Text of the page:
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Coevolution is the process by which two or more species evolve in tandem by exerting selection pressures on each other. Examples of coevolutionary systems include host and parasites, predators and prey, and mutualistic or symbiotic interactions.
Experiments with populations of great tits found that aposematic prey were avoided over cryptic species, not solely through individual experience, but based on observation of conspecifics’ experience tasting unpalatable prey.
How a trait evolves depends on the shape of its fitness trade-off. Here, Huang et al. demonstrate evolution of trade-off shape in an experimental predator-prey system and develop a mathematical model of trait evolution when the underlying trade-off can also evolve.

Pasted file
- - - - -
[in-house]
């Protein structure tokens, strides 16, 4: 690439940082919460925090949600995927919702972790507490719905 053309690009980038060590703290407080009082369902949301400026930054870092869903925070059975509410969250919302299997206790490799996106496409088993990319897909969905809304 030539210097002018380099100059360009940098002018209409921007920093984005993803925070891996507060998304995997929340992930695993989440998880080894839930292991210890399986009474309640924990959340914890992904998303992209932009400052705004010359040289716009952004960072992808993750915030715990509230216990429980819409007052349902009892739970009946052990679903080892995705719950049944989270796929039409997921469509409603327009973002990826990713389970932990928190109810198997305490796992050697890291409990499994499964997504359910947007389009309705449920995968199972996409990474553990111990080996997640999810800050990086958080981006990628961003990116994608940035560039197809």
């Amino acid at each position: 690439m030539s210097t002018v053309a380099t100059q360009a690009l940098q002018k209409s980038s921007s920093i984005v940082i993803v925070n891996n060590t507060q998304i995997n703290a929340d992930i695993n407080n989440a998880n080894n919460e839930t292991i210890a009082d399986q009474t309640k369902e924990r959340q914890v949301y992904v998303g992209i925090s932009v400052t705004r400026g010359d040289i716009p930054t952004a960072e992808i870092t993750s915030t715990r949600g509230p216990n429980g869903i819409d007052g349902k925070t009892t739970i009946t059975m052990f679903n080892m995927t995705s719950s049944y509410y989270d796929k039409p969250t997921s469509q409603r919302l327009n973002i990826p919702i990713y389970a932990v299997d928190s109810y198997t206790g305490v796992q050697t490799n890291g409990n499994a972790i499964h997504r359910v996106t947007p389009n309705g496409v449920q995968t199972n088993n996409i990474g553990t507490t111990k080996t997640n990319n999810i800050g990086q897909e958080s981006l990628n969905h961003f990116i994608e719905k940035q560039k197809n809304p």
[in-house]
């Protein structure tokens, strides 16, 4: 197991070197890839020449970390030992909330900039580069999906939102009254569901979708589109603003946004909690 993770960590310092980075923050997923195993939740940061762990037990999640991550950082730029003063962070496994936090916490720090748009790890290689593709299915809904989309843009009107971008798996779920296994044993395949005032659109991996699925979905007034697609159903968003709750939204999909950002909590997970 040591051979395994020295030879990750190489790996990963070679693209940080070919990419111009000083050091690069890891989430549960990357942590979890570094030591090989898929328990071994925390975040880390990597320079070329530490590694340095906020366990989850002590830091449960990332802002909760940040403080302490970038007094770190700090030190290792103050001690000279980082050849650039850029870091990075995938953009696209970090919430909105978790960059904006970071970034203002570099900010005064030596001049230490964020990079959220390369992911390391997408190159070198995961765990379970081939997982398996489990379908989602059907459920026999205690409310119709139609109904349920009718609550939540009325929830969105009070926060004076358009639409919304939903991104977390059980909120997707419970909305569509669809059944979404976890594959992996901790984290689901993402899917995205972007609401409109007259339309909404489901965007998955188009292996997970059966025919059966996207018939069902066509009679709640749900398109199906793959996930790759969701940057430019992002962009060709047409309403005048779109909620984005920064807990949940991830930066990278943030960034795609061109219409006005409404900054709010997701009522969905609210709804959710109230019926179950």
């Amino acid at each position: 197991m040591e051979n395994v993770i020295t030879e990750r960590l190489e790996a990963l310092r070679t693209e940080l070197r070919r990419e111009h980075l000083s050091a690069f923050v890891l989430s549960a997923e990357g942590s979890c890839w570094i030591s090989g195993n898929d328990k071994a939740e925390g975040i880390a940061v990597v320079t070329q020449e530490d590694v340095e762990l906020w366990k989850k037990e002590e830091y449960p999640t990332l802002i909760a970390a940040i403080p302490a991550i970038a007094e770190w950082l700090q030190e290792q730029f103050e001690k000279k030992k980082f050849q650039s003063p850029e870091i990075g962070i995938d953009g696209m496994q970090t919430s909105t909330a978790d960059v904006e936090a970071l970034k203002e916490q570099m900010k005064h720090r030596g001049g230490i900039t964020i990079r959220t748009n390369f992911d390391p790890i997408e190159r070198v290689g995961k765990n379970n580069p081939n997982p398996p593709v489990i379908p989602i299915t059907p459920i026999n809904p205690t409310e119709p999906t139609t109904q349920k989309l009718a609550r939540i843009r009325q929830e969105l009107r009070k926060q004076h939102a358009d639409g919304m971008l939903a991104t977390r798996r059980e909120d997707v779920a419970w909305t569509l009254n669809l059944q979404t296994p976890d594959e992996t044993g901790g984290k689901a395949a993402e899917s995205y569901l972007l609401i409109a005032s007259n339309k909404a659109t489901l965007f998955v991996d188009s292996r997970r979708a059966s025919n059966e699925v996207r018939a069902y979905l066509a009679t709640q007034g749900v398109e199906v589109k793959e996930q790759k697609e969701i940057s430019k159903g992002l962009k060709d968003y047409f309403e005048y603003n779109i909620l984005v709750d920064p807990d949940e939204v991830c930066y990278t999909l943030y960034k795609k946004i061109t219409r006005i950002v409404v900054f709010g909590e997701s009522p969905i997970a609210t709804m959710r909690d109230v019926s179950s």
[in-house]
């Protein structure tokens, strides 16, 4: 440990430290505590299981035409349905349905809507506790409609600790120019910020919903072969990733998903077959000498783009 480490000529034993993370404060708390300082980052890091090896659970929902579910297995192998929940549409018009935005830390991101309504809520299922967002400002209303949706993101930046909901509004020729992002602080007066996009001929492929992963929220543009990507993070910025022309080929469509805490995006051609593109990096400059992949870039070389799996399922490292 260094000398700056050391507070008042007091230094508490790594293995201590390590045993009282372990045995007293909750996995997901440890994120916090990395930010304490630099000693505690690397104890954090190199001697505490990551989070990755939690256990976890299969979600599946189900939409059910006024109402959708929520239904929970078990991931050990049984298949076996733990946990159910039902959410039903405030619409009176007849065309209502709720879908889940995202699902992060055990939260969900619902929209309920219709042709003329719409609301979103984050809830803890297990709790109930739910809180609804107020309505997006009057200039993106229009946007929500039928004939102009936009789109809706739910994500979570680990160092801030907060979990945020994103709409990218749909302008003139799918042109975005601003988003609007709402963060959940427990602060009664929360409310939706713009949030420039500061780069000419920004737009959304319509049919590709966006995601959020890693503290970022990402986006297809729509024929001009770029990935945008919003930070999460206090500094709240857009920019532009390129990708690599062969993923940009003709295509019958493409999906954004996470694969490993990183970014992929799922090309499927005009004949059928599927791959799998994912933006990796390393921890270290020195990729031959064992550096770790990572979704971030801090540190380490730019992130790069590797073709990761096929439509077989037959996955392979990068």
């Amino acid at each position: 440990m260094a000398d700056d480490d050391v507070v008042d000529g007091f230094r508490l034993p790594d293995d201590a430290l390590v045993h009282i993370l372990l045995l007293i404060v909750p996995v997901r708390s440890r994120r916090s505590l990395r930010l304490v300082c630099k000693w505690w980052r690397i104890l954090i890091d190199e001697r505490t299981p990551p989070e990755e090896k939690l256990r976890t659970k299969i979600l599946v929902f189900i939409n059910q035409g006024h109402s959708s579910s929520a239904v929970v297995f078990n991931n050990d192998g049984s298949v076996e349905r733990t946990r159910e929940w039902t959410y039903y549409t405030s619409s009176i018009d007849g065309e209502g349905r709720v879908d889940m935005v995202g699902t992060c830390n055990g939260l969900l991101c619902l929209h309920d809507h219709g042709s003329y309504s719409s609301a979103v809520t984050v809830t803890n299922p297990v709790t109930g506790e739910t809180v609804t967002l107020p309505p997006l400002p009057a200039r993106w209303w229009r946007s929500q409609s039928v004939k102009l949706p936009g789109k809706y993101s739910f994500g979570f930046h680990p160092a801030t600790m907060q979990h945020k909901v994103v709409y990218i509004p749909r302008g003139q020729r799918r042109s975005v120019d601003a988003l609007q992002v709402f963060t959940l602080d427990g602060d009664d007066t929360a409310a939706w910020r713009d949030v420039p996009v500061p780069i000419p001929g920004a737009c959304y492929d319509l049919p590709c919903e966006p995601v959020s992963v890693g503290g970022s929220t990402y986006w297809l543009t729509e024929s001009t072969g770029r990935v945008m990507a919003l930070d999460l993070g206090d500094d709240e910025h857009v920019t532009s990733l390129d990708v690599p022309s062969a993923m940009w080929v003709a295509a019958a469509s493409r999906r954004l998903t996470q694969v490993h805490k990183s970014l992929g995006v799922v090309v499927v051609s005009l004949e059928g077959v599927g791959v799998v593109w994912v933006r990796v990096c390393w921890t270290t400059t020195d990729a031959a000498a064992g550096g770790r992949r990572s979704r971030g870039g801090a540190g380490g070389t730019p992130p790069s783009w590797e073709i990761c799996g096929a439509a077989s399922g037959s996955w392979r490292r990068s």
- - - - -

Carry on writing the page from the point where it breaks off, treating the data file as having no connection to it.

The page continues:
Cells of the fungus Rhizopus microsporus contain Burkholderia endobacteria that control its asexual reproduction. Here, the authors show that the endobacteria also mediate mating of the fungal host by modulating expression of a GTPase central to fungal reproductive development.
Host-parasite coevolution can lead to arms races favouring novel immunogenetic alleles or the maintenance of diversity in a balanced polymorphism. Here, Lighten et al. combine data on MHC diversity across three guppy species and simulations to show that polymorphisms of immunogenetic supertypes may persist even as alleles within supertypes are involved in an arms race.
Marine cyanobacteria can shrug off viral assault by inactivating the genes involved in virus attachment. But this strategy has a cost: it may affect cell fitness or even favour infection by other viruses. See Article p.604
In a remarkable example of convergent evolution, insect species spanning 300 million years of divergence have evolved identical single-amino-acid substitutions that confer resistance to plant cardenolide toxins.